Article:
Modern chiropractic is embracing an expanded range of specialties just as the overall population is embracing a broader view of healthcare. Reporting on the sustained growth in the profession, the U.S. Bureau of Labor Statistics states, "People across all age groups are increasingly becoming interested in integrative or complementary healthcare as a way to treat pain and to improve overall wellness." 1


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What's the definition of chiropractic today?

While the average healthcare consumer may still think of chiropractic in very basic terms, such as relieving back problems via manual therapy, the growth in chiropractic specialties requires an updated definition of what the profession is and can accomplish.  

With that in mind, we turned to Dr. Nicolas Poirier, assistant vice president of academic affairs at Northeast College of Health Sciences, an expert who's helping develop the next generation of chiropractic leaders. He told us, "My definition of modern chiropractic is a licensed health profession that specializes in musculoskeletal care and the effects that these conditions may have on the nervous system and the overall health of patients. It's a science of prevention, diagnosis and treatment -- not just of musculoskeletal conditions but also of the impact that these conditions may have on a patient's general well-being."

A greater role in general patient health leads to more chiropractic specialties

It's precisely the potential of chiropractic to improve general healthcare that is driving the growth of specialty practices. This is, of course, an expansion dependent on collaboration, which leading chiropractic colleges emphasize as both a skillset and a mindset. "At Northeast College, chiropractors are trained to practice in a collaborative setting with other providers and to be able to support the needs of patients from an entire healthcare system perspective," noted Dr. Poirier. "After all, healthcare is most effective as a team approach, and chiropractors have important roles to play as part of that team."

Poirier mentioned that how and where those roles play out can vary according to the individual professional, noting that some prefer to practice in a private office while, increasingly, others choose to work in a multidisciplinary setting. Regardless of the environment, chiropractors provide their patients with specialized expertise via a combination of referral, direct collaboration and the coordination of care through the integration of multiples approaches.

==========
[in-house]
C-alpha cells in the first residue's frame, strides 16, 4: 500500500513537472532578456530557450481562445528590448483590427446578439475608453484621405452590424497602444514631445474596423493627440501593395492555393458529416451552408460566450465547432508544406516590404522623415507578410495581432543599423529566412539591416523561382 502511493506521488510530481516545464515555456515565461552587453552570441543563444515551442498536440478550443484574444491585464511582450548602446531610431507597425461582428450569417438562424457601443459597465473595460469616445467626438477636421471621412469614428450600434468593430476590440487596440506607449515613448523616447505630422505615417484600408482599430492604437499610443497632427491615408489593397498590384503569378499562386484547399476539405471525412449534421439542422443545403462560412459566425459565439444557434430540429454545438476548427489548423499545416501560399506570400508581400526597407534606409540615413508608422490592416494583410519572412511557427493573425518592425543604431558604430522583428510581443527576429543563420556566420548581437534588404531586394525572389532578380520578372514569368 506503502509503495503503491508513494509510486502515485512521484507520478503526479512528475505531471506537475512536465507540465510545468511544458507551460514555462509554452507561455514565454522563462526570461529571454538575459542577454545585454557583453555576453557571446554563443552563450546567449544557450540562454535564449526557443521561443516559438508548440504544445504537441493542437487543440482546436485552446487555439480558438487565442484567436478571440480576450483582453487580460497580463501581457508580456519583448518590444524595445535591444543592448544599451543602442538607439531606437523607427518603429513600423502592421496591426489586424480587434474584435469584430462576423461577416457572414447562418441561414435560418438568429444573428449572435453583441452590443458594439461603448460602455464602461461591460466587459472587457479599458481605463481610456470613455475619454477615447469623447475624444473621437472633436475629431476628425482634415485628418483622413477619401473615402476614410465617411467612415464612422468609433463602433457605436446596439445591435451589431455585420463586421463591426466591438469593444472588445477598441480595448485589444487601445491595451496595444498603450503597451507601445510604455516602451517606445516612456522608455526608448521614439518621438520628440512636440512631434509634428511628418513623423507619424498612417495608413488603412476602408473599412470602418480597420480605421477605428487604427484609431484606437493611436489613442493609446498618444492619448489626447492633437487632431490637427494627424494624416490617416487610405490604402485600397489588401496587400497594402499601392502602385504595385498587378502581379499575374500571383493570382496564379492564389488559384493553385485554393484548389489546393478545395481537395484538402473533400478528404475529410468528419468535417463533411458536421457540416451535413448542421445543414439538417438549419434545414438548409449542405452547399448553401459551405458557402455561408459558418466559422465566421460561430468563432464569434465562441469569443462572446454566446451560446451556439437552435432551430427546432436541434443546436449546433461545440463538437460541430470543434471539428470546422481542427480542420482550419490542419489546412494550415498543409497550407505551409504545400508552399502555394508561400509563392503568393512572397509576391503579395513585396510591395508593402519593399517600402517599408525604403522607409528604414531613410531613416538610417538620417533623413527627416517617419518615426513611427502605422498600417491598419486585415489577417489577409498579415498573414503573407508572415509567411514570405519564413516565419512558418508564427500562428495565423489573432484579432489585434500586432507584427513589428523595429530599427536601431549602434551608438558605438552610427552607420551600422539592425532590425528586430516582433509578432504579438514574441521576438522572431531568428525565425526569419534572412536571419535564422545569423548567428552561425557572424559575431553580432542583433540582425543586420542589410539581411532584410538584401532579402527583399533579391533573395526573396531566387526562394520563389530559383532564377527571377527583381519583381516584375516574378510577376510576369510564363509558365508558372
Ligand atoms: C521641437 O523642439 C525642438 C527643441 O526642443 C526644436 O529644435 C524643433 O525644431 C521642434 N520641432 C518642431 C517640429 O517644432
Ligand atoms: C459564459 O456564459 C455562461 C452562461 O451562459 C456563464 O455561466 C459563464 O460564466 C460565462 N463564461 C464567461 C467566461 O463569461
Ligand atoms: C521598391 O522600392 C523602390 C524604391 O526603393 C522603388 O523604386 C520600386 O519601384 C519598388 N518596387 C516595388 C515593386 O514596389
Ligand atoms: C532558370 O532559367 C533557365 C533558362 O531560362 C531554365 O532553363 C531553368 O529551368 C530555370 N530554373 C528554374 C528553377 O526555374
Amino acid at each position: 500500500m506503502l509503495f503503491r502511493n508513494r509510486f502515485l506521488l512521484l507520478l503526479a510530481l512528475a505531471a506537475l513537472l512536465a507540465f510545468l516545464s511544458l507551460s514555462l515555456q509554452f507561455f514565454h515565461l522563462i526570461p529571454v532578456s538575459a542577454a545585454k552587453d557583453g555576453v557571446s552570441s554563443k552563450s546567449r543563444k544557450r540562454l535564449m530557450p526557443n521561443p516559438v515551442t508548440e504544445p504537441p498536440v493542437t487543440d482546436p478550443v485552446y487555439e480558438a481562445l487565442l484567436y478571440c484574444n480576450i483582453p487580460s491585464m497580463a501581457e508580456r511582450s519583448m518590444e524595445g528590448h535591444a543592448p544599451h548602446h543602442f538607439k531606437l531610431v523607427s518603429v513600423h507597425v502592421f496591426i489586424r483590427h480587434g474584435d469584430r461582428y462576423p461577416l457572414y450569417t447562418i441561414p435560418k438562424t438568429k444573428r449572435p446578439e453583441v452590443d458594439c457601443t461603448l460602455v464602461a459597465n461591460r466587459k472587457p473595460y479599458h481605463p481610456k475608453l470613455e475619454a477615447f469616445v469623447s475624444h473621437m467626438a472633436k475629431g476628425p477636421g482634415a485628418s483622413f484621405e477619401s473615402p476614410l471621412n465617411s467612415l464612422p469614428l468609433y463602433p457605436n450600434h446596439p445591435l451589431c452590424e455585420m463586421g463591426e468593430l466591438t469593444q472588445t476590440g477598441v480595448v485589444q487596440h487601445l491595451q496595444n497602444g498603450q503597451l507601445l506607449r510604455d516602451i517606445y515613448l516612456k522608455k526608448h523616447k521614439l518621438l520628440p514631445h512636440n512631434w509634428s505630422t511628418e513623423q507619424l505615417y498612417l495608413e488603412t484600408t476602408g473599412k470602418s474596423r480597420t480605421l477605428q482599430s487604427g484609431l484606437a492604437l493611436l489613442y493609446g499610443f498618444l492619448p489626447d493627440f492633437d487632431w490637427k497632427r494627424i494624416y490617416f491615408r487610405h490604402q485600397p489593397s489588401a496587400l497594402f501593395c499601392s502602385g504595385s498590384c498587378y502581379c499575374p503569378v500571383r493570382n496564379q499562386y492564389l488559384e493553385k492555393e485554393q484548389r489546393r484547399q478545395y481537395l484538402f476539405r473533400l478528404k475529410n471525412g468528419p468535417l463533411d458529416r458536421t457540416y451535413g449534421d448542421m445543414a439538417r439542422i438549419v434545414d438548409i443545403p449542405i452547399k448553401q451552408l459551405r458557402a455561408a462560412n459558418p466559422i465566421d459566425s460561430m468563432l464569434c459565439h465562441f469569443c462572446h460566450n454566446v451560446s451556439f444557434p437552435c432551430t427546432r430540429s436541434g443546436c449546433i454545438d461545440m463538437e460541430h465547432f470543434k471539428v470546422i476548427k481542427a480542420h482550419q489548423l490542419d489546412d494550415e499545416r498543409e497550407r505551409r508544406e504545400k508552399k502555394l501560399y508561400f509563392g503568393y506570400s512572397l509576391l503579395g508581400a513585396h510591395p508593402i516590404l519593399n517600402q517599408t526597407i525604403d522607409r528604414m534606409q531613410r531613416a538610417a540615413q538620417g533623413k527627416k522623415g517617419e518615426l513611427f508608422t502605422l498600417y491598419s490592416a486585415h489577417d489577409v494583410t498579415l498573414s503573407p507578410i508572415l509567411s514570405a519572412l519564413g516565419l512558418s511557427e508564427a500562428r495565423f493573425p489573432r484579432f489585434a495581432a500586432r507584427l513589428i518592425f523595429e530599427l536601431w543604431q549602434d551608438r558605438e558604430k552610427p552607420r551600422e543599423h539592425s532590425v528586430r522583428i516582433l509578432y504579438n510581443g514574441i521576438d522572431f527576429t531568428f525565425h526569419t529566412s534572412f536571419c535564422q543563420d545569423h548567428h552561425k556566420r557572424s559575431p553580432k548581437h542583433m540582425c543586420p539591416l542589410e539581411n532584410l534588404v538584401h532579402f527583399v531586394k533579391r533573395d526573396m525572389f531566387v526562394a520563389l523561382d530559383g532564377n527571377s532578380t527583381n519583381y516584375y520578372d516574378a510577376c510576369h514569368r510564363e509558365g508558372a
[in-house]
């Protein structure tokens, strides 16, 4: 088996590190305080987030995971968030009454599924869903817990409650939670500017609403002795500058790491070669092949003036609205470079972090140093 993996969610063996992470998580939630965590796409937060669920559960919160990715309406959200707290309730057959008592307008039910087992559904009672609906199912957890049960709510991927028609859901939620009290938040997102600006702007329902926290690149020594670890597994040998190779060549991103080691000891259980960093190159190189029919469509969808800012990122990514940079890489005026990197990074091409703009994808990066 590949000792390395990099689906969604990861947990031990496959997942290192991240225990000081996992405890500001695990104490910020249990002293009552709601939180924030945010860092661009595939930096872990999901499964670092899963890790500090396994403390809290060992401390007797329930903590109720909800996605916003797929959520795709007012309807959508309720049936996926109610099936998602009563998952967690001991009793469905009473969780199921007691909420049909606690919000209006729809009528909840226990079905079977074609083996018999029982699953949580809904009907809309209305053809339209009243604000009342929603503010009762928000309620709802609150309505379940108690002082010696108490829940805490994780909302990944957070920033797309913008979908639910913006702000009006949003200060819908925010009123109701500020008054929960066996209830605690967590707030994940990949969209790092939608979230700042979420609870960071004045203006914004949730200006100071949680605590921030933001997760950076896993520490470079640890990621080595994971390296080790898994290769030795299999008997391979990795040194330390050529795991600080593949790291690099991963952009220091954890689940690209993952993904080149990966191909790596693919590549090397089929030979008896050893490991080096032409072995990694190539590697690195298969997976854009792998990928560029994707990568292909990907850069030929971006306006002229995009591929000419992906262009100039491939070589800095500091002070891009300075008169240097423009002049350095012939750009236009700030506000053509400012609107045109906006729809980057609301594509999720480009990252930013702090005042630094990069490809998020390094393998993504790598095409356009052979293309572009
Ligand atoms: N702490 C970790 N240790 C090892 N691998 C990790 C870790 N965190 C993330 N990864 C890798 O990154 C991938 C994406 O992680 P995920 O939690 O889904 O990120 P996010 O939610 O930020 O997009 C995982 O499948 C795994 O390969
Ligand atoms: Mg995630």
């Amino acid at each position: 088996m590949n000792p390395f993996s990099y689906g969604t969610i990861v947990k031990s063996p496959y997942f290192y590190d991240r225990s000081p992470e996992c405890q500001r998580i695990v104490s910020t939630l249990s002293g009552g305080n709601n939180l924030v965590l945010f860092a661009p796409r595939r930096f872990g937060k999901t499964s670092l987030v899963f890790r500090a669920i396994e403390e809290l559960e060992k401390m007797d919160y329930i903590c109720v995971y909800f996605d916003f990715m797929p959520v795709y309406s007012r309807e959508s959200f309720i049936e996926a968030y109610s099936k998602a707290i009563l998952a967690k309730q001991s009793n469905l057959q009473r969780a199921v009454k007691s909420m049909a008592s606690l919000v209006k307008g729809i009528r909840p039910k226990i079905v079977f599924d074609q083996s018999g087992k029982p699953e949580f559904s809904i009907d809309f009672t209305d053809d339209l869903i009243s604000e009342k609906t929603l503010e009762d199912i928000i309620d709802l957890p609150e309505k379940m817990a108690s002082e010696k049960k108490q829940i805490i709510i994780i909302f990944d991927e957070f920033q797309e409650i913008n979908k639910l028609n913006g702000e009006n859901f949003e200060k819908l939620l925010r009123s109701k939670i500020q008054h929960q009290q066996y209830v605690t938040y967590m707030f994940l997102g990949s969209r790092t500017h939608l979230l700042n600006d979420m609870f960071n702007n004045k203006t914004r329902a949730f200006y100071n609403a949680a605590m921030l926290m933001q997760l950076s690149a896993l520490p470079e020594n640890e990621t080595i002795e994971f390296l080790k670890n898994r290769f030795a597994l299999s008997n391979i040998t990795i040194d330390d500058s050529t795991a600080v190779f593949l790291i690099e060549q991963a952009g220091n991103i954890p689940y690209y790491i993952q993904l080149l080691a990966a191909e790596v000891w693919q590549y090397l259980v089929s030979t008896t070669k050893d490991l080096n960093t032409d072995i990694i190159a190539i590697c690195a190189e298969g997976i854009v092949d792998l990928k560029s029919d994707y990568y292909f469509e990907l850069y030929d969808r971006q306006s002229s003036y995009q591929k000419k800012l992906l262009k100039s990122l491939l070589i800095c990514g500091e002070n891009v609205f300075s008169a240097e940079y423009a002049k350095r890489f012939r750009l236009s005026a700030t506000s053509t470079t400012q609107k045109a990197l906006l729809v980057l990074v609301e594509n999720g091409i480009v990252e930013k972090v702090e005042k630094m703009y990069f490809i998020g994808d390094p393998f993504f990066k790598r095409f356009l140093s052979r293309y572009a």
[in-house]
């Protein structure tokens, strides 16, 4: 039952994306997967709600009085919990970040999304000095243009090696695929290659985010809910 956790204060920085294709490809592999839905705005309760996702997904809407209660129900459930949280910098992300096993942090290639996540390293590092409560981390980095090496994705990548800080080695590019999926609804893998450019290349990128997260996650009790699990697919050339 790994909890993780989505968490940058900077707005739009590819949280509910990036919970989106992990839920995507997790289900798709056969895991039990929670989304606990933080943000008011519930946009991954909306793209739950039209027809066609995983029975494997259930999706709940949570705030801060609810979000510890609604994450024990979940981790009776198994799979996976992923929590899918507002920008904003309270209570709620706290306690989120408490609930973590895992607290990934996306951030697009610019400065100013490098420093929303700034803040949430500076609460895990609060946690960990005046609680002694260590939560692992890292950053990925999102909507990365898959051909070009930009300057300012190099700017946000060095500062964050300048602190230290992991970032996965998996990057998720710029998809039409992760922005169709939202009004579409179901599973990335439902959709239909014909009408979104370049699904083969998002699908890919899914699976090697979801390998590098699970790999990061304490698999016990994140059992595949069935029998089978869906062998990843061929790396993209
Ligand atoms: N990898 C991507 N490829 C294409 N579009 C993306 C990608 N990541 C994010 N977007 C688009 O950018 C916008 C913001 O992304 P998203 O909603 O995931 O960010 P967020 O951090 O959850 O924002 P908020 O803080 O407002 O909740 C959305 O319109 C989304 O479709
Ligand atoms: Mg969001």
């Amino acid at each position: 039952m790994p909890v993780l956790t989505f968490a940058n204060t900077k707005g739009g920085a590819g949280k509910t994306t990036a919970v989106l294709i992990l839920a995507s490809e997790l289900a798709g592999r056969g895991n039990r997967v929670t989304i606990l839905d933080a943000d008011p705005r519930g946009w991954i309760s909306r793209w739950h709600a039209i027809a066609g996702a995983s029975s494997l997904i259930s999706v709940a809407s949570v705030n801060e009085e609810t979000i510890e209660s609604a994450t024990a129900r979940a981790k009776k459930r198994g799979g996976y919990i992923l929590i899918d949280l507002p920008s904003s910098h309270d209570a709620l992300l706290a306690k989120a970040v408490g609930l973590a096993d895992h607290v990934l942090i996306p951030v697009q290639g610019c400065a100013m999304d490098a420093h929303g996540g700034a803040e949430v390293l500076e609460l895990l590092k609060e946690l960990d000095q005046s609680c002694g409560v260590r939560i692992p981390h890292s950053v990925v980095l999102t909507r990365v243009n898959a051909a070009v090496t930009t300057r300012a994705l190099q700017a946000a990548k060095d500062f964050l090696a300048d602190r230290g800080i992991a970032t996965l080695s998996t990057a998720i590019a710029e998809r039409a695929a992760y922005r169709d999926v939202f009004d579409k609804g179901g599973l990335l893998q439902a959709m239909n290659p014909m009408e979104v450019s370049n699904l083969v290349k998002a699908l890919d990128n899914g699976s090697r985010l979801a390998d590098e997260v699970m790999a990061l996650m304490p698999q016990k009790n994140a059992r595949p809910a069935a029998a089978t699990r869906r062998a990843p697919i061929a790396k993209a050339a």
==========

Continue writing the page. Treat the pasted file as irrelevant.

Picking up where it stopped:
Chiropractic specialties require specialized education

Leading institutions such as Northeast College are adding innovative new degree programs to meet that educational need.

Dr. Poirier said, "Northeast has been at the forefront of this movement. It was the first to offer a Master of Science in Diagnostic Imaging for chiropractic, and the post-doctoral program has since become a model in the field. You'll find our chiropractic radiologists practicing in a number of states, and some of them now provide training at other institutions."

Nutrition is another important arena, particularly as chiropractors and their increasingly savvy patients look to support health through effective new approaches that aren't drug dependent. The Northeast College master's degree in Applied Clinical Nutrition continues the school's tradition of rigorous, evidenced-based training. The advanced coursework equips graduates to evaluate more complicated and advanced conditions related to nutritional imbalances and to accurately specify the types of nutritional interventions that are most likely to have a positive impact on patient health.

Specialties are woven through the best core chiropractic course work